DOASKDOTELL MOVIE REVIEW of Jarhead  (and Fires of Kuwait)

 

Title:  Jarhead

Release Date:  2005

Nationality and Language: USA, English

Running time: 123 min

MPAA Rating: R

Distributor and Production Company: Universal, Red Wagon

Director; Writer: Sam Mendes, based on book by Anthony Swofford

Producer: William D. Broyles, Jr.

Cast:  Jake Gyllenhaal, Peter Sarsgaard, Chris Cooper, Jamie Foxx , Brian Casey, Jacob Vargas, Laz Alonso

Technical: Full wide screen

Relevance to DOASKDOTELL site: military, security, Persian Gulf War, DADT

 

This autobiographical account of the Persian Gulf War starts out in Basic Training all right, and gets to one issue right away. Tony Swofford (Jake Gyllenhaal) is taunted by his drill sergeant (Scott McDonald) about whether he “likes” him and is asked directly if he is gay. “No, drill sergeant, I am not gay.” (This is 1989, when the official policy was still to “ask” about sexual orientation at the time of enlistment; that would officially change in 1993 with President Clinton.) He is asked about girl friends. He is pushed around (and that’s illegal). Soon he joins his unit, and at once he is tied down, and the other guys threaten his bod – but in this case, his legs, which they threaten to disfigure and brand with an iron “USMC.” They don’t. It’s a sham, and his tie stays on. But then, throughout his deployment to Saudi Arabia for Desert Shield (after Saddam Hussein attacks Kuwait in 1990), and then Desert Storm in 1991, leading to the ground war, the Highway of Death, and the oil field fires – there is plenty of homosocial behavior, with recreation and dance parties that seem like variations of what would happen at the Velvet Nation. All this while straight soldiers worry about girl friends and find a potential mate the most important asset to live for.

 

All of this plays into the unit cohesion problem, as military life for a grunt is very intimate. Even more so for a Jarhead. (I once said in Army Basic on a bivouac: “The Marines is tougher than the Army.”  It is.)  And in this film, the social issues map out into history. In the big scheme of things, we will learn later that American occupation of Muslim holy lands is one motive for the 9/11 terrorist attacks. As macho as the jarhead culture is in this film, the debate about letting gays serve openly in the military would occur in just two years.

 

Much of the film, however, is taken with them waiting out the war in the desert, taking their training—at one time forced to place football in their chemical weapons masks in 110 degree desert heat.  The film has a realism that earlier films like “Lawrence of Arabia” didn’t yield. At one point, Swoff has to play diplomat with some Arab tribesmen who have lost a camel. But when war comes—and they get only the tail end—the results are grotesque. There are plenty of charred corpses and alien landscapes.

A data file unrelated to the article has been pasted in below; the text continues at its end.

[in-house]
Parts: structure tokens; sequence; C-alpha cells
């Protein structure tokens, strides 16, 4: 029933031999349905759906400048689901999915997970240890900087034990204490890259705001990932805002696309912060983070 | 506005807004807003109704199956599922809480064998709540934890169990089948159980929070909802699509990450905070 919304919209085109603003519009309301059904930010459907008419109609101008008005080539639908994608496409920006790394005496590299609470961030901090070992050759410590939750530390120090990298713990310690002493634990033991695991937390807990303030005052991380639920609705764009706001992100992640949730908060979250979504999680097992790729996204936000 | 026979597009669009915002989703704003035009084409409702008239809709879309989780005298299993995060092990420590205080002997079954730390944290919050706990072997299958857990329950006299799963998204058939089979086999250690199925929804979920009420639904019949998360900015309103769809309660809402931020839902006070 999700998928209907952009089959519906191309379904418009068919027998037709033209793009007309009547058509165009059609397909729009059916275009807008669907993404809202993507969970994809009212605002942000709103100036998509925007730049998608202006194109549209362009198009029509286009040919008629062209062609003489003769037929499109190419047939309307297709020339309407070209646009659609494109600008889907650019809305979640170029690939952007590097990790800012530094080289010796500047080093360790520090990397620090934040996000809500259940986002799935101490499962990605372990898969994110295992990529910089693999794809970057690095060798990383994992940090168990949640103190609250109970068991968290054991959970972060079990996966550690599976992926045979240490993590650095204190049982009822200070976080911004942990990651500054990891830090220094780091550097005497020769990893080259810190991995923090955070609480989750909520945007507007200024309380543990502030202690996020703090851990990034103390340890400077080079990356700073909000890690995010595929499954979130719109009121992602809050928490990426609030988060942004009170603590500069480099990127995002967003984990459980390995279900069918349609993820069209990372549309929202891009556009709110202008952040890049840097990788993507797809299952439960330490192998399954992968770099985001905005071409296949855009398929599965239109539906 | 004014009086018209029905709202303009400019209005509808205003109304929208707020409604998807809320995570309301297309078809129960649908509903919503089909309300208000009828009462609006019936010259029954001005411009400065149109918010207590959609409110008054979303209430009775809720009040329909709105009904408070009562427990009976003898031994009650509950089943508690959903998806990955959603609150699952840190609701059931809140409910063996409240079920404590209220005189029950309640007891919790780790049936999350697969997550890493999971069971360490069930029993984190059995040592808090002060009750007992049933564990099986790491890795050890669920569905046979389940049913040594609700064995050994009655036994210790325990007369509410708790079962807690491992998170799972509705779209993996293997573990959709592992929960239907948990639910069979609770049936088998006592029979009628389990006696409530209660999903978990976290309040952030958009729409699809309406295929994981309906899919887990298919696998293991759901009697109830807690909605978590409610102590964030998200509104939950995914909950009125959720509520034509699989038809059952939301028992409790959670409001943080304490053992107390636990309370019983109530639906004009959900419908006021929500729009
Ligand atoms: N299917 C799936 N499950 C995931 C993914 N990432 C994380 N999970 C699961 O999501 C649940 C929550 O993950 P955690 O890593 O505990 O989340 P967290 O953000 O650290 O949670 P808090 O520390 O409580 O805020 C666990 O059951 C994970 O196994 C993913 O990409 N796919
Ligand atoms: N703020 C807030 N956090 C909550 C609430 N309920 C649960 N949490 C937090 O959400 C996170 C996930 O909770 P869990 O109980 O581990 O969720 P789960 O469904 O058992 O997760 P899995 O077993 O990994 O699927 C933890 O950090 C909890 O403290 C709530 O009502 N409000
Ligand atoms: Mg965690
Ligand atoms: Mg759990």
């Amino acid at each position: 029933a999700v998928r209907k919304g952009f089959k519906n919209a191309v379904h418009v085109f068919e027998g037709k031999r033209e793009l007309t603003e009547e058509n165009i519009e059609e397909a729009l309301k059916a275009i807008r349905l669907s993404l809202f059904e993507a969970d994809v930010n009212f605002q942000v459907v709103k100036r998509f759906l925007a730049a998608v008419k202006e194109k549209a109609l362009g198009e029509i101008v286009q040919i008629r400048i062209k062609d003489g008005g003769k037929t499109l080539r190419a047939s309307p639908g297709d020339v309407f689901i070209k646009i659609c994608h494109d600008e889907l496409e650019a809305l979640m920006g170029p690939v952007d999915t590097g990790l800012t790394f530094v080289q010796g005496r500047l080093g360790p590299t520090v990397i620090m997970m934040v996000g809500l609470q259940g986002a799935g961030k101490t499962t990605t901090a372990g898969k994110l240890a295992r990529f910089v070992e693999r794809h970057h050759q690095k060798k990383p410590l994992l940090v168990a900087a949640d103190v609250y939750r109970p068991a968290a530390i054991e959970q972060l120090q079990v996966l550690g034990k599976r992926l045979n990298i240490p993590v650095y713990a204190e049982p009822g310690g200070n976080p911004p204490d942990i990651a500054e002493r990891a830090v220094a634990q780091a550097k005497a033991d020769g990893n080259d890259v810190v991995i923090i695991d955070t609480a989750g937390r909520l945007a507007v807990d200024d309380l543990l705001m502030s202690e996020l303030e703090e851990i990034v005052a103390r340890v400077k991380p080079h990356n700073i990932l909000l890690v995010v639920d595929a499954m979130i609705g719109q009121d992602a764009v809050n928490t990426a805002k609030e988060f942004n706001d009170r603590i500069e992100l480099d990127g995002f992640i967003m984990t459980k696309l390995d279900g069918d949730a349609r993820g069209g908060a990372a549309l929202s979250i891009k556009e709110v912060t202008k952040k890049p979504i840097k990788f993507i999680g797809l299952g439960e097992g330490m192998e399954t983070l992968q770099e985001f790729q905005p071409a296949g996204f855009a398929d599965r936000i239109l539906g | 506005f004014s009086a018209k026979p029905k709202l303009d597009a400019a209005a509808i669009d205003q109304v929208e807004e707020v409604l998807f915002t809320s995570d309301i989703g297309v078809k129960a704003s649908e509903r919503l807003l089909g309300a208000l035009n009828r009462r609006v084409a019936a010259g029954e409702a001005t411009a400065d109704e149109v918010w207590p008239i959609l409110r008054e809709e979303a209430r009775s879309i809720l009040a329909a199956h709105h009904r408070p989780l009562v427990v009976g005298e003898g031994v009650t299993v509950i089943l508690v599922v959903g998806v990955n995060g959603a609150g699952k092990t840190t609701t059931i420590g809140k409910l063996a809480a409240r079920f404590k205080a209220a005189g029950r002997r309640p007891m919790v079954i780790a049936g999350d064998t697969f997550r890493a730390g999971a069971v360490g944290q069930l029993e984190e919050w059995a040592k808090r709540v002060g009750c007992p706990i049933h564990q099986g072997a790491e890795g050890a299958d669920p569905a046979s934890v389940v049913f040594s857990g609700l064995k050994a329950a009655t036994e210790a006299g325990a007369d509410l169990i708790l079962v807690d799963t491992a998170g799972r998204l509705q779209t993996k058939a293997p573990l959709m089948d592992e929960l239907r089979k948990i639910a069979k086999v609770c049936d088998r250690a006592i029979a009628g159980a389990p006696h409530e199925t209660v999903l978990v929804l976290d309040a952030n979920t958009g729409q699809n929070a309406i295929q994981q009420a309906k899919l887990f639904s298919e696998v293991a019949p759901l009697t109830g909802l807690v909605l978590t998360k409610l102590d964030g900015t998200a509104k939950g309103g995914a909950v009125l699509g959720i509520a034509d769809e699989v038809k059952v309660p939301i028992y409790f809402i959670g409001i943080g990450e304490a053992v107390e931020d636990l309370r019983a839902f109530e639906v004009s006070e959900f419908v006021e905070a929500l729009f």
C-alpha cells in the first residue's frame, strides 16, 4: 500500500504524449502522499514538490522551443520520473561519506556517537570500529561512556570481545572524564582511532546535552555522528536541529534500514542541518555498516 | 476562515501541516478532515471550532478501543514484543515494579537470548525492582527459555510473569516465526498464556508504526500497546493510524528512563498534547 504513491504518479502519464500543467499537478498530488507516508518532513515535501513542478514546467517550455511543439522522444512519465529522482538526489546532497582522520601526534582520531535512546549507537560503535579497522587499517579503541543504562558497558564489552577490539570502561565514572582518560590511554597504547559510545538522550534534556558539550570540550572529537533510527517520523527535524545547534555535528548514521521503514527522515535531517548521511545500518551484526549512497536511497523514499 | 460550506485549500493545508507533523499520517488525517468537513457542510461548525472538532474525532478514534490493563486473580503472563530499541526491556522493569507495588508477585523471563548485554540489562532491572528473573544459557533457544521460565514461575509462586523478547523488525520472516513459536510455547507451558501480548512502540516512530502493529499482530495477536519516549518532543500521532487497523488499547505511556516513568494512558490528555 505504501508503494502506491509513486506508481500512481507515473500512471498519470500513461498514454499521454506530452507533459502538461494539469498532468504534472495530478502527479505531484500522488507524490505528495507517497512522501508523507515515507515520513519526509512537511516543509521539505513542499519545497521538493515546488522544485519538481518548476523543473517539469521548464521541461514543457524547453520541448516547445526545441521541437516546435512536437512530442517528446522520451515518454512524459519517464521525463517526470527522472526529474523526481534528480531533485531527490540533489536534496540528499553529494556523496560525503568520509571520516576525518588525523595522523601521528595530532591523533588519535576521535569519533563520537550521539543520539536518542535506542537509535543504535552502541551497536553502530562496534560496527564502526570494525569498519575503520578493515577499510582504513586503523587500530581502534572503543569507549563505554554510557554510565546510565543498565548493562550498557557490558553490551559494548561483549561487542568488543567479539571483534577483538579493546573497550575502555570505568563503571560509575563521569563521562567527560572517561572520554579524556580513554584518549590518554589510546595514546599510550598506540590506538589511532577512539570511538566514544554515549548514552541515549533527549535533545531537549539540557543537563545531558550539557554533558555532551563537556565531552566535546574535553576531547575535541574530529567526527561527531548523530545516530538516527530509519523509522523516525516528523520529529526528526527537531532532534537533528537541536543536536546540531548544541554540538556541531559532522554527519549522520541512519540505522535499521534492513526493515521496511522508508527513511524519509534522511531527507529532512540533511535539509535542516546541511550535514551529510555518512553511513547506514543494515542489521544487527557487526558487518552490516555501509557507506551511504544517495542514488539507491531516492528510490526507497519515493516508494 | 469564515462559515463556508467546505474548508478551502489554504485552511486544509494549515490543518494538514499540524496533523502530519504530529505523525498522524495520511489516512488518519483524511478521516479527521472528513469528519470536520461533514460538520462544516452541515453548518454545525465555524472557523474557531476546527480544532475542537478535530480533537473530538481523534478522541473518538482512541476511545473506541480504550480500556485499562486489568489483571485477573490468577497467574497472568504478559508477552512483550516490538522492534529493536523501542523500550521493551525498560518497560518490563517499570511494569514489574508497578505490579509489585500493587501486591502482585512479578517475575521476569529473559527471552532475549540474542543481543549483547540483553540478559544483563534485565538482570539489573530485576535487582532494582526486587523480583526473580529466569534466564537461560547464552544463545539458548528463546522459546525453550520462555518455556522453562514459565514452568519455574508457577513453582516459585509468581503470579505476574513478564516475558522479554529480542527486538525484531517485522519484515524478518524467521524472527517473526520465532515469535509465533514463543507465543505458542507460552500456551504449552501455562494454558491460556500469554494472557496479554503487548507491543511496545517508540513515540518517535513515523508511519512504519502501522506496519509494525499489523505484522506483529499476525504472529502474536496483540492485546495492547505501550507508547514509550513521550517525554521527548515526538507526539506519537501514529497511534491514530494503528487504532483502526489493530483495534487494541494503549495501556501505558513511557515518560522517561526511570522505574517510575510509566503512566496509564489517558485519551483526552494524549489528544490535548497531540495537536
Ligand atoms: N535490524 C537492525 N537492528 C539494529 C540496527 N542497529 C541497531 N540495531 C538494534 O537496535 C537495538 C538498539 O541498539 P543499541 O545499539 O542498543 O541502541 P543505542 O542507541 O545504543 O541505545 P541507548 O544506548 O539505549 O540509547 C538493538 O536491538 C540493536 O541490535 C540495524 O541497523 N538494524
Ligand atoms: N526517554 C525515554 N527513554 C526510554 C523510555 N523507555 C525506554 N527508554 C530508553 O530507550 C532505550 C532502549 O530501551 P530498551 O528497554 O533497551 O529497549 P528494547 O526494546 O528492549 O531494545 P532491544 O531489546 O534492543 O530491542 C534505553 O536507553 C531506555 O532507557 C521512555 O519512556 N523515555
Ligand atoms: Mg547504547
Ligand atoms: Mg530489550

Swoff seems a bit of his gentle self most of the time, but there are exceptions. We see Jake Gyllenhaal capable of providing a hard edge (as when he taunts a buddy who has caused a lot of problems with a rifle). He looks more rugged here; he finally is old enough to have a hairy chest (and by the way, that picture of him on a recent issue of Premiere is simply awful). One of his buddies Troy is played by Peter Sarsgaard and seems a bit mincing and out of his element. The other men are more typical jarhead material, especially the staff sergeant (Jamie Foxx) who keeps discipline, using the task of cleaning the privy when necessary. The language is salty, sexist, but only superficially homophobic. Though not shown, one has the impression that the men could become very intimate, even sexual, and never actually be “gay” as we understand it. Such is military bonding.

 

An important subplot concerns Swoff’s training to become a sniper. Based on his father’s example from Vietnam, he looks forward to a kill, but not as much as one of his buddies. When the time comes for one (at the end of the 100-Hour War) the Air Force takes over at the last moment.

 

The film shows a few clips of other films, especially Apocalypse Now (in a surprisingly colorless print).

 

Fires of Kuwait (1992, IMAX/Black Sun, 36 min) was a spectacular account of the “scorched earth” fires that Saddam set on the Kuwait oil fields as he retreated in 1991, and of the effort it took oil wildcats to put them out.

 

 

 

 

Related reviews:  A Few Good Men Courage Under Fire Three Kings Apocalypse Now: Redux  Lawrence of Arabia   The Ten Commandments  Zodiac

 

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Email me at Jboushka@aol.com